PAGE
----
In the past, companies might not have been excited to pay settlements and legal bills stemming from sexual harassment cases, but it was a way to keep the allegations quiet, and the settlement pay out as well as the legal bills were tax deductible. Considered “business expenses,” companies could recoup at least some of their costs by taking the deduction. The new tax bill that took effect on January 1, 2018 has changed all that.
Only deductible without an NDA
Under the new law, any payments made by a company for sexual abuse or sexual harassment settlements, including legal fees, will no longer be deductible expenses if the settlement includes a nondisclosure agreement (NDA). An NDA in this type of settlement generally prohibits either party from discussing or acknowledging the case or the settlement, including its terms and the behavior involved. Lawmakers added this provision to the new law in reaction to the Harvey Weinstein sexual harassment scandal, in which NDAs shielded the public from knowledge of Weinstein’s sexual predation. The new tax law does, however, allow deductions for settlements that do not include a nondisclosure stipulation. Since the new tax law sets a rate of 21 percent for corporate income, a $10 million settlement would produce a $2.1 million tax reduction, provided there was no NDA.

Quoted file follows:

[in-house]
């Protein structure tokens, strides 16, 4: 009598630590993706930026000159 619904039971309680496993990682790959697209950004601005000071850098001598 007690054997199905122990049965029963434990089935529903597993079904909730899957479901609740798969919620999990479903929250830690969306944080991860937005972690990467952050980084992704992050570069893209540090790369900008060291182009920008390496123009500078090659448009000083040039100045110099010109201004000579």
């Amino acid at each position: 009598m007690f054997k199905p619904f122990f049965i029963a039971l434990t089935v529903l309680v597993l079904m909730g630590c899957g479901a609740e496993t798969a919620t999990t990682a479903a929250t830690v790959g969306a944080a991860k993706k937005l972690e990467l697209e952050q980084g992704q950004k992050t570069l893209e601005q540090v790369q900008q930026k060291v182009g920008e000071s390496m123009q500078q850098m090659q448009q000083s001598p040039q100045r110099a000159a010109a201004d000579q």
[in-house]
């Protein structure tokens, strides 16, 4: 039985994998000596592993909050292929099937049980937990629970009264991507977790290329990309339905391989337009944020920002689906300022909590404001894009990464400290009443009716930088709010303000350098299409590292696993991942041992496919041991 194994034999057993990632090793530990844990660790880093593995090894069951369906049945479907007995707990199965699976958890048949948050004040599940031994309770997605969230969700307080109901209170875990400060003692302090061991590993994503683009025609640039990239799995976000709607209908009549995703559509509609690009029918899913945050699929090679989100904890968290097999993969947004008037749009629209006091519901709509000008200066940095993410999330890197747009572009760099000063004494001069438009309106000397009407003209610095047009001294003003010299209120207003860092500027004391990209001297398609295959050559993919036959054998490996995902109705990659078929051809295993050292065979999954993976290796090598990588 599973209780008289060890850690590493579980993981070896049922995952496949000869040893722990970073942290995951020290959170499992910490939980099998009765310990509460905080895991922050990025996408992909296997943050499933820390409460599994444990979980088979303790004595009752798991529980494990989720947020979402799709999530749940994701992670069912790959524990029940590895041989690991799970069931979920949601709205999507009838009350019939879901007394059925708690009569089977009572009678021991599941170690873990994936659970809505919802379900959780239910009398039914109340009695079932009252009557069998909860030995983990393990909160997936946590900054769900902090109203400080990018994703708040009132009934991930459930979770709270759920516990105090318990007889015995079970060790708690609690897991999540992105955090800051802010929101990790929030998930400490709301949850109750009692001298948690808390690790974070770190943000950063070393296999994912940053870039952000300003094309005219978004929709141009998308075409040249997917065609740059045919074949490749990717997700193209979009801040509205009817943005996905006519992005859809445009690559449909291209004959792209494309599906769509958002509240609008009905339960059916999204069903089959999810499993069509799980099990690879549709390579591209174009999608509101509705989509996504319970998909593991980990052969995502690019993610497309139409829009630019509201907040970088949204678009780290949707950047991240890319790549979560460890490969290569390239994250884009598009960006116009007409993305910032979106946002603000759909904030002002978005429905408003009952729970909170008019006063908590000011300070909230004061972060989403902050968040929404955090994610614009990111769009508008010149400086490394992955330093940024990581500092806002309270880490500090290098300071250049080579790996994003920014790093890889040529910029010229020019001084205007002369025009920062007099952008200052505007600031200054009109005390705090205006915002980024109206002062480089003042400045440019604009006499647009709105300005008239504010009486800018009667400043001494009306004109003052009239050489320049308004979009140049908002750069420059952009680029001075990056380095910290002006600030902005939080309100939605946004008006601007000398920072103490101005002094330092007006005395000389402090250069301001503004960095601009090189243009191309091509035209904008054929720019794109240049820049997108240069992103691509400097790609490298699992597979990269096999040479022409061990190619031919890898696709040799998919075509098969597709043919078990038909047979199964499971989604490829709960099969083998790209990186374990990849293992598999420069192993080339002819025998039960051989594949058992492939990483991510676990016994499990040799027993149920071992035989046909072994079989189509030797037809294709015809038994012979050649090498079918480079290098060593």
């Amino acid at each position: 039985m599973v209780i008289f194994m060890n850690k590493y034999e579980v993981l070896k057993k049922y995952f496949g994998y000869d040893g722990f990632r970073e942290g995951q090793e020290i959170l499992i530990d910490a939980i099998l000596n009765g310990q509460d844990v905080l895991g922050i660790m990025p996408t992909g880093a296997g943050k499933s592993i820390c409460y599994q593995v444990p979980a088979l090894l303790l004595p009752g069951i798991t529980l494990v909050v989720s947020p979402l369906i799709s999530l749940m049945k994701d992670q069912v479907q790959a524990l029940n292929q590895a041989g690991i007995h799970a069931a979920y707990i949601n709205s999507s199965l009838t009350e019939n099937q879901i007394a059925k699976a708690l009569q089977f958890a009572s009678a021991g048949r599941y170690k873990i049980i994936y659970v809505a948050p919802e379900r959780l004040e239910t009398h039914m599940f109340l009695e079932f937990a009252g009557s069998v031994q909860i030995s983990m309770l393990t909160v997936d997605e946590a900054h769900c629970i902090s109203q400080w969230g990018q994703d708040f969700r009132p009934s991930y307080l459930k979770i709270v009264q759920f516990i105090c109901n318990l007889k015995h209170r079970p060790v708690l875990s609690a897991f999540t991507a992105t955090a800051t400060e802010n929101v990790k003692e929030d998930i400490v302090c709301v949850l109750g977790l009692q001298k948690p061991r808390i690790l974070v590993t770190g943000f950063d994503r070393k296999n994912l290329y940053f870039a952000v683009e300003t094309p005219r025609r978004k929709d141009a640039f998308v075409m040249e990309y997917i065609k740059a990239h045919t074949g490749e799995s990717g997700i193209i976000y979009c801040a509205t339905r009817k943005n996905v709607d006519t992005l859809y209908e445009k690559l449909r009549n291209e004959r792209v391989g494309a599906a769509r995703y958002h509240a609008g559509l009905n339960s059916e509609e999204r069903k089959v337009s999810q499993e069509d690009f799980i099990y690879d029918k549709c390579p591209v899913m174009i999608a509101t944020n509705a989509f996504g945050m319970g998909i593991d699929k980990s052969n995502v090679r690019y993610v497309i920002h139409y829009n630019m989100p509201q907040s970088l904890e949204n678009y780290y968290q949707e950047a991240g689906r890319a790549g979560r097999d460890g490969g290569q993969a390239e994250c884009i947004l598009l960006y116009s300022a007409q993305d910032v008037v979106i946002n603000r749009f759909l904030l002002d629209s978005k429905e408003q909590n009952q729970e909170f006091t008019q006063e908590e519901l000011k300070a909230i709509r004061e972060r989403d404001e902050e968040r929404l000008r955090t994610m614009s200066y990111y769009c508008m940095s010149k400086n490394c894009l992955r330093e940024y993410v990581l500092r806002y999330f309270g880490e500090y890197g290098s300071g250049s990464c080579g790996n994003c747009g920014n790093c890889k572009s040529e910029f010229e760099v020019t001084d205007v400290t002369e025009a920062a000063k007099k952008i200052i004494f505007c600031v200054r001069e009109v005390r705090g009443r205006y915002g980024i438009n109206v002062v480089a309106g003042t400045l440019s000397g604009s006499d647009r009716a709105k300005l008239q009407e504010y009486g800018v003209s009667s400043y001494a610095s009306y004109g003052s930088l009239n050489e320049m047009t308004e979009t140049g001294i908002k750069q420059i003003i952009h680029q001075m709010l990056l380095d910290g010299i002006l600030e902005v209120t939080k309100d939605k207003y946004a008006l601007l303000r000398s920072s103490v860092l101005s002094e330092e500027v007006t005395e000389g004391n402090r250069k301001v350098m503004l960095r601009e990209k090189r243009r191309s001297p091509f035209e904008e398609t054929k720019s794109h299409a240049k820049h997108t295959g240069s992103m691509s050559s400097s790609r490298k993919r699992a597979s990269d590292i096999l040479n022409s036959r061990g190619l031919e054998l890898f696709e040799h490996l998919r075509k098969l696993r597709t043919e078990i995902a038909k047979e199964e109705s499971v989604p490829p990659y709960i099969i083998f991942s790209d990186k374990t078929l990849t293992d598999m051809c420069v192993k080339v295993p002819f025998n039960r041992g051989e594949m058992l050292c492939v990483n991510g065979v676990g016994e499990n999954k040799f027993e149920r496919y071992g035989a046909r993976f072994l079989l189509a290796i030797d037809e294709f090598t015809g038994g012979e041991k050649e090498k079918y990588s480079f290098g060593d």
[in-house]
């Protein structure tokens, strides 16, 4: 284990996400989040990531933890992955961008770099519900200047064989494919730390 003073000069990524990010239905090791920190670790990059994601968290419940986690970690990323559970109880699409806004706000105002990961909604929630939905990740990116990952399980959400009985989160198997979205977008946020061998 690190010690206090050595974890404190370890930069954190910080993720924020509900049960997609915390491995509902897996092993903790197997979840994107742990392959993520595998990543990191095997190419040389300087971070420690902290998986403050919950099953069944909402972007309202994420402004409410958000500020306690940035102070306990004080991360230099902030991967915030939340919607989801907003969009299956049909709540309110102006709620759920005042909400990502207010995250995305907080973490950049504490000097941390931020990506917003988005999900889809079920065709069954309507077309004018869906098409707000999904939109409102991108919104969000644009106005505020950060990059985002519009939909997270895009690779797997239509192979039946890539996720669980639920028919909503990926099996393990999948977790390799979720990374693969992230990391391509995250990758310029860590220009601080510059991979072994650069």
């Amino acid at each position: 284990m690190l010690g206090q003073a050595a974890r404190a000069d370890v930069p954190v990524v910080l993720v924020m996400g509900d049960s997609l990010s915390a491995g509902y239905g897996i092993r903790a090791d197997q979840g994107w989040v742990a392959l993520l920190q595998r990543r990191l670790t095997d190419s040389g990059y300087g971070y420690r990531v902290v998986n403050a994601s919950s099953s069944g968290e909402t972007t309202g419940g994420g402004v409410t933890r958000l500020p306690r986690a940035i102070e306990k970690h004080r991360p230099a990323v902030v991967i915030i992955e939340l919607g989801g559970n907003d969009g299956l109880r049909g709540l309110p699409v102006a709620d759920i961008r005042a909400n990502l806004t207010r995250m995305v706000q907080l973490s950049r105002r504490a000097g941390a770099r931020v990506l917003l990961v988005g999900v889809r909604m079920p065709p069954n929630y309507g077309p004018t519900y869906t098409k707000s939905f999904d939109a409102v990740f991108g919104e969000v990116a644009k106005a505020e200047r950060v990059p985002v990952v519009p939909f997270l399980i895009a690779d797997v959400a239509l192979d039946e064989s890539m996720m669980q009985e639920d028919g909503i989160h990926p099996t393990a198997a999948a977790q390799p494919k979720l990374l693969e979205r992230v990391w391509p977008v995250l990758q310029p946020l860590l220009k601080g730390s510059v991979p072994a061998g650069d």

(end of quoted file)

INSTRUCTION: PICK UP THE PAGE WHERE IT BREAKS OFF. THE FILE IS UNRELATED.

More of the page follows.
The new rule is a bit vague, and is certain to be tested in the future. The wording states that settlements and costs “related” to sexual abuse or harassment are non-deductible if there is a nondisclosure, but it does not discuss what happens if part of the case stems from another claim. The portion of the suit related to that other claim may still be deductible, even if there is a nondisclosure agreement.
Affects victim and organization alike
The new law denies deductions for settlements subject to NDAs, without making a distinction between deductions taken by the business and those taken by a successful claimant. Thus victims who receive a settlement that includes an NDA cannot write off their legal fees as an itemized deduction, something that was previously allowed. Instead, they will have to pay tax on their entire settlement. Observers agree that this was an unintended consequence, the result of how hastily the new law was drafted.